Monday, 8 June 2015

Gender politics (Taipei and London)


Came across this excerpt in Anne of Windy Willows (by L.M. Montgomery) (Book 4 of the Anne of Green Gables series [of 6]):

It was not, perhaps, quite so pleasant to call at the houses themselves and ask for subscriptions for the benefit of the Dramatic Club, but Anne and Lewis took turns in doing the talking.  ‘Take the men if you’re going in that dress and hat,’ Rebecca Dew had advised.  ‘I’ve had a good bit of experience in canvassing in my day, and it all went to show that the better-dressed and better-looking you are the more money — or promise of it — you’ll get if it’s the men you have to tackle.  But if it’s the women put on the oldest and ugliest things you have.’

This reminds me of the advice I was given by the accountant at Conoco Taiwan at the end of my two-year stint, when I had to go to the tax office to get a certificate  proving I’d paid all the taxes required, in order to get an exit permit from the country.  He said something that had never occurred to me before, even at age 22:  “When you go to the tax office, if you have a choice of windows, go to the one served by a man, even if the queue is longer.”  

“Why?  What’s the relevance?”  I asked.

“People are usually nicer to members of the opposite sex,” he said.

I did as he’d advised, standing in the longer queue served by a man, and watched the body language in the meantime.  Sure enough, the manner of the man, and the woman at the other window, varied depending on the sex of the customer.  The accountant was right.  Since then, I’ve tried to put his advice into practice wherever possible, even if it means being stuck in a longer queue.

Some seven years later, I noticed that a female Cantonese-speaking colleague in the film company in London seemed initially a bit “threatened” by me professionally, as she wanted to go on the shoots in China and was worried she might be displaced on account of my being able to speak Mandarin.  When she discovered that there was no danger of that, she started to relax towards me, and then went over to the friendly side socially, singling me out for lunching out, just the two of us — no, she is most certainly not gay!  My interpretation is:  not being one to dress up in a feminine and “sexy” way, I posed no challenge to her where men are concerned.  It’s what I call “sibling rivalry”, which generally works between members of the same sex, people in the same ability group, people in countries geographically close to each other — seemingly “racist” jokes are usually about their neighbouring countries, e.g., the Brits with their Irish jokes, the Swiss with their Austrian jokes, the French with their Belgian jokes.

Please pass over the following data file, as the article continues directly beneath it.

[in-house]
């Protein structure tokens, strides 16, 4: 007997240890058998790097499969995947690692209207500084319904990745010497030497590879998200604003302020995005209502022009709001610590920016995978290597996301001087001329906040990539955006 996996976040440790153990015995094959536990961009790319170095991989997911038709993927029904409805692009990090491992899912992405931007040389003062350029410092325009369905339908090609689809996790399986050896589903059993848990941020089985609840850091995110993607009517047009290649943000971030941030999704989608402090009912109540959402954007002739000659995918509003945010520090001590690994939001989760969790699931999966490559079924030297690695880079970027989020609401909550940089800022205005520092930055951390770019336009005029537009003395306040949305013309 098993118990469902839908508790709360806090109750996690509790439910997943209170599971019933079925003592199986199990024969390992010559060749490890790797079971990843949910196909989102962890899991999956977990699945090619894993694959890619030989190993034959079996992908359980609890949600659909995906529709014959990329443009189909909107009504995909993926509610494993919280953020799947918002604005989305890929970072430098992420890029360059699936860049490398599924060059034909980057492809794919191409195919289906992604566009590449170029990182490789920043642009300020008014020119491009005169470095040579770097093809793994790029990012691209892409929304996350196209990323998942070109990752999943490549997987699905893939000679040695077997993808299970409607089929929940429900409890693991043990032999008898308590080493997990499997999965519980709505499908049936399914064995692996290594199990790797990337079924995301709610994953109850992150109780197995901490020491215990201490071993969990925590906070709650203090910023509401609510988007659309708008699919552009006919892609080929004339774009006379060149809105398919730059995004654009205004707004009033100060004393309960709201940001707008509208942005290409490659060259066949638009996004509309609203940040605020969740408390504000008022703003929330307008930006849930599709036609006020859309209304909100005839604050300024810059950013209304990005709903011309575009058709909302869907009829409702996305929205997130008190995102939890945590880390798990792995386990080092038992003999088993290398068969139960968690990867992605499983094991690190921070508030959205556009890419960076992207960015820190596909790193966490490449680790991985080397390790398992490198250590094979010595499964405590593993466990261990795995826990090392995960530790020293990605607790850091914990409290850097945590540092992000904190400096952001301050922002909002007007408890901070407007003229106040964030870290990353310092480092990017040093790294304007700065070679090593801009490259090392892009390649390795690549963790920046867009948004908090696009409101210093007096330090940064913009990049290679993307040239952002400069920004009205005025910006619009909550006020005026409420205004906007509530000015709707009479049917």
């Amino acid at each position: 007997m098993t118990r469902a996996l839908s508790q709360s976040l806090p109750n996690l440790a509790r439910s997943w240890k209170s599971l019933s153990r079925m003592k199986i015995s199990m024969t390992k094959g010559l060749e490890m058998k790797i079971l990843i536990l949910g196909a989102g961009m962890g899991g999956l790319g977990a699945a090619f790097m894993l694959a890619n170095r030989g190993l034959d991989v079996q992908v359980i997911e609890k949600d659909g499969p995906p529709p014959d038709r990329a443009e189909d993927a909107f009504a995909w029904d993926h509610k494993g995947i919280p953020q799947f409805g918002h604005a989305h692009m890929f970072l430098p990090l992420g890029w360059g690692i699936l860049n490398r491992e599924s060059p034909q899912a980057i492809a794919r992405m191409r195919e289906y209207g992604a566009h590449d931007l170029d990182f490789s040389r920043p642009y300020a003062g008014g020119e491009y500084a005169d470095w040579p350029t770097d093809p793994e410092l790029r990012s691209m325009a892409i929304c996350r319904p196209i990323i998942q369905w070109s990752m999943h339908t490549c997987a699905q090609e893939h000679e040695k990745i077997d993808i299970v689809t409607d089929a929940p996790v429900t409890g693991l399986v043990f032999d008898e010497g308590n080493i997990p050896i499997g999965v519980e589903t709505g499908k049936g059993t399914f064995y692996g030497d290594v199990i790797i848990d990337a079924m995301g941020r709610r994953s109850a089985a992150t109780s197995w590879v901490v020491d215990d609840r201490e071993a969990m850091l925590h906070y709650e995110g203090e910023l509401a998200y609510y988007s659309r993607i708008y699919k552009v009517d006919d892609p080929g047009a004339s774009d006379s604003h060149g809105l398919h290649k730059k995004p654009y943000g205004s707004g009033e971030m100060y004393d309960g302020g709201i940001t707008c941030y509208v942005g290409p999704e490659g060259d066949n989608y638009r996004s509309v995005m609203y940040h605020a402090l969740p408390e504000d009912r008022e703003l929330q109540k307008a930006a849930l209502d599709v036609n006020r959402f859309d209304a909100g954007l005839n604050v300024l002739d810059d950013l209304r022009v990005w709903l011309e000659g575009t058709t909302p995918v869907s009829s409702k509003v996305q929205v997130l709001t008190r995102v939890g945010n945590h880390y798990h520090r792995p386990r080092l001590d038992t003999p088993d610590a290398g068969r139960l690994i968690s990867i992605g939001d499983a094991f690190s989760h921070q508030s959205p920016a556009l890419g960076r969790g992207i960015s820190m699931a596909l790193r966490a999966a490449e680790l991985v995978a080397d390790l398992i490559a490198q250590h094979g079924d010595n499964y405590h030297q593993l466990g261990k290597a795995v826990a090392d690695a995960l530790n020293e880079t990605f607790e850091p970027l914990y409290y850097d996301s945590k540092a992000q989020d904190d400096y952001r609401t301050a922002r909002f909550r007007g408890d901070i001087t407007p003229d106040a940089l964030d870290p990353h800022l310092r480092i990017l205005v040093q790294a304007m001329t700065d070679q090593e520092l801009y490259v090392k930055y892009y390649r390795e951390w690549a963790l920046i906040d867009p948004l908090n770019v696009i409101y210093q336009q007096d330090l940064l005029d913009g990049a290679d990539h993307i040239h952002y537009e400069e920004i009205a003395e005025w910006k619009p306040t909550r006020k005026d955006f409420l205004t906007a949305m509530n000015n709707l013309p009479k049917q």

(Taipei 1976 and London 1982–4)

Monday, 1 June 2015

Simplistic but effective communication (Singapore)


An ex-student, Sheila, British, was teaching English at a secondary school in Singapore.  One day, she walked into a clothes shop.  This was the conversation between Sheila (SC) and the shop assistant (SA):

SC:  (pointing at one of the dresses on the clothes rack)  Can?  (for trying on)
SA:  Can!

Sheila went off to the changing room, and upon emerging,

SA:  Can?
SC:  Can!

Sheila paid and left.


(Singapore, 1980s)